A federal agency is on a path to sterilize wild horses on U.S. rangeland to slow the growth of herds  a new approach condemned by mustang advocates across the West.

The U.S. Bureau of Land Management also continues to resist calls from ranchers and western Republicans to euthanize or sell for slaughter the animals overflowing holding pens so as to clear the way for more roundups.

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RESEARCHER: ENVIRONMENTAL ANALYSIS CRUCIAL AS POT LAWS LIBERALIZE (Capital Press)

As marijuana laws liberalize across the country, much attention will need to be given to the impact that large-scale production could have on the environment, a pair of university scientists assert.

Existing cannabis grow sites pose a high risk of ecological consequences because they potentially use large amounts of water and are near the habitat for threatened species, researchers Van Butsic and Jacob Brenner observe.

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DAS OFFICE CHECKING OPEN CASES FOR EVIDENCE OF TECHNICIAN TAMPERING (East Oregonian)

The Umatilla County District Attorneys Office continues to investigate to what extent a crime lab technicians drug tampering affected 1,354 cases.

District Attorney Dan Primus said he has one deputy prosecutor handling the work and did not know when the project will finish. These are open cases, he said, and his office has dismissed some and declined to prosecute others that forensic analyst Nika Larsen worked on, but he said he did not know how many.
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LOCAL POLICE USE SCIENCE TO PROTECT DOMESTIC VIOLENCE VICTIMS (Medford Mail Tribune)

-Red flags in victim questionnaire identify potential killers-

After Andrew David Moffatt threw his wife to the ground and kicked her in the face and chest, breaking her nose and a rib, Medford police used a new tool to assess whether Moffatt might severely harm or even murder her in the future.

The research-based Domestic Violence Lethality Screen for First Responders questionnaire helps police identify victims of domestic violence who are at the greatest risk of being seriously injured or killed by their partners.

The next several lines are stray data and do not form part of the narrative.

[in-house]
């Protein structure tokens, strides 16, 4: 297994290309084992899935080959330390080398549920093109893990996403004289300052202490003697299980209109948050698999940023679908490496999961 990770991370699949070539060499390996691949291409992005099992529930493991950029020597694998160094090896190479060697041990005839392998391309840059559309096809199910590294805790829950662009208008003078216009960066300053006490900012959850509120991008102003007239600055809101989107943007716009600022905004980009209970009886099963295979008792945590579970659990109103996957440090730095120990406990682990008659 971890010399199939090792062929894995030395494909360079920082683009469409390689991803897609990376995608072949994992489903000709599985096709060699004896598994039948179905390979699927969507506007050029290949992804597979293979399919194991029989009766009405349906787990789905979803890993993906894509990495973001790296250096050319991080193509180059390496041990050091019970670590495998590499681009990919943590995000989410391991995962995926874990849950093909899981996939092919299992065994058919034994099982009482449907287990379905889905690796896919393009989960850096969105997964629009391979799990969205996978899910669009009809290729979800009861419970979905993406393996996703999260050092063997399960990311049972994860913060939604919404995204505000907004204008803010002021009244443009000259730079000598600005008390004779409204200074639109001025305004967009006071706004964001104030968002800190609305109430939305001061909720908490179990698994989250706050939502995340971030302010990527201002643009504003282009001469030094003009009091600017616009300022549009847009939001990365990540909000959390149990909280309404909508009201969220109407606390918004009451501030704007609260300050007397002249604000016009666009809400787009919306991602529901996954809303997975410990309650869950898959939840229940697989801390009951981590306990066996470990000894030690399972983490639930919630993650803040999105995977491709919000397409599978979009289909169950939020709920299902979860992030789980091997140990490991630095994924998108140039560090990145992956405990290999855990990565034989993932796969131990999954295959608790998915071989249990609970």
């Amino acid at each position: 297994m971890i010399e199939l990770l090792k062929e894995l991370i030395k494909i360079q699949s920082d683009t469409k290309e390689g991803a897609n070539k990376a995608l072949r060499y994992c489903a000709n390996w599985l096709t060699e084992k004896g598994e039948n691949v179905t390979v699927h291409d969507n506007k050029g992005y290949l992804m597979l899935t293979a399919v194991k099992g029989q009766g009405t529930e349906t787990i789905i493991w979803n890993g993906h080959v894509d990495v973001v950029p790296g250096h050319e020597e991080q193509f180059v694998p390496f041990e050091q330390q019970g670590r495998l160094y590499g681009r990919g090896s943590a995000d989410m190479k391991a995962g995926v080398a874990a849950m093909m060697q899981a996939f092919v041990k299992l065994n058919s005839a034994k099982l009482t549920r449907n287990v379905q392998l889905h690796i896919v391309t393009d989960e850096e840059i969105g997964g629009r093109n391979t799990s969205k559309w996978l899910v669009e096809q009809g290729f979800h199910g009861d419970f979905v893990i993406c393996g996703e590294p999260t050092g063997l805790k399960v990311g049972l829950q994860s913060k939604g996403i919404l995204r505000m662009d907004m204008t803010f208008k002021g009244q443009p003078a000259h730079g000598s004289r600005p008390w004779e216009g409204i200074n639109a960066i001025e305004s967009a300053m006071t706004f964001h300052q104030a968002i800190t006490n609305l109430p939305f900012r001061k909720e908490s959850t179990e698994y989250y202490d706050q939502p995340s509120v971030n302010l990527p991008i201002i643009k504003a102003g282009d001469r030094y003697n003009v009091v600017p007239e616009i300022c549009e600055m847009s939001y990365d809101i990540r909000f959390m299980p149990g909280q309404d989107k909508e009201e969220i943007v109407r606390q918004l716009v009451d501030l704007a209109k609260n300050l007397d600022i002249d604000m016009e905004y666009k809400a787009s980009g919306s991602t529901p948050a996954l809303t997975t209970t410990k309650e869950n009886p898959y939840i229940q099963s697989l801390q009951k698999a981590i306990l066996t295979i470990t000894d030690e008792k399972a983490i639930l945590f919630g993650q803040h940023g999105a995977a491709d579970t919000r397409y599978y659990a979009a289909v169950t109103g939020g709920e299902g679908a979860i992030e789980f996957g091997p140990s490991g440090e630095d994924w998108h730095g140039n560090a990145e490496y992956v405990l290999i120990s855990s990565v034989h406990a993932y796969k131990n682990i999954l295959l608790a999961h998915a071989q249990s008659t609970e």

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LAND USE BOARD TO HEAR COSTCO APPEAL FRIDAY (Medford Mail Tribune)

The Land Use Board of Appeals will hear arguments Friday in an appeal of Central Point City Council’s approval for construction of a Costco Warehouse.

Land-use planner Calvin Martin of Jacksonville and retired Ashland lawyer Mark Haneberg are asking LUBA to overturn the City Council’s approval of Costco’s conditional use permit application in March.

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OUR VIEW: REGULATION RUN AMOK AT KOGAP MILL SITE — OPINION (Medford Mail Tribune)

Nine years.

If anyone asks you for an example of environmental regulations run amok, point them to Stewart Meadows Village, the new development soon to take shape on the old Kogap mill site between Garfield Street and Stewart Avenue off South Pacific Highway.

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SCHOOL GIVEN EARTHQUAKE UPGRADE GRANT (Herald and News)

Klamath County School District approved a $1.49 million seismic rehabilitation grant for Peterson Elementary School during a special board meeting Monday.

KCSD has until May 25, 2018, to complete the project.
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LEAD TESTS ON SCHOOLS IN SAFE ZONE (Herald and News)

-More County school, facility results to come-

The lead and copper levels tested in four Klamath County schools water were found well below what the Environmental Protection Agency considers dangerous, according to a Klamath County School District.

KCSD is testing all schools and facilities lead and copper levels.

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KINGSLEY FIELD MARKS TWO ANNIVERSARIES (Herald and News)

Against the backdrop of an American flag and the commemorative F-15 Eagle, Kingsley Field celebrated the 75th anniversary of the Oregon Air National Guard and the 20th anniversary of the activation of the 173rd Fighter Wing on Monday.

The ceremony showcased the history of the Oregon Air National Guard and the present mission at the unit.

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EDITORIAL: FORECASTING OCEAN CONDITIONS IS SMART — OPINION (Daily Astorian)

Were at the dawn of forecasting what to expect from the planets oceans. J-SCOPE, a collaboration between the University of Washington and the National Oceanic and Atmospheric Administration, is showing promise as a sophisticated way of looking into the previously blank slate of the Pacific Ocean offshore Oregon, Washington, Puget Sound and Canada’s Vancouver Island.

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EDITORIAL: THE ROAD TO RECOVERY IN HARNEY COUNTY — OPINION (Albany Democrat Herald)

Harney County covers more than 10,000 square miles of eastern Oregon; it’s the largest county in the state.

With only about 7,100 residents, it also has fewer than one resident per square mile.

So it’s a fair bet that the 41-day occupation of the Malheur National Wildlife Refuge by activists protesting federal land policies will be the talk of the county for some time. You don’t recover from this sort of event overnight.

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DOUGLAS COUNTY SCHOOLS TO SPEND SUMMER TESTING FOR LEAD (Douglas County News-Review)

Douglas County schools will spend the summer testing for lead after the national spotlight exposed alarming levels of the heavy metal in Flint, Michigan and in Portland.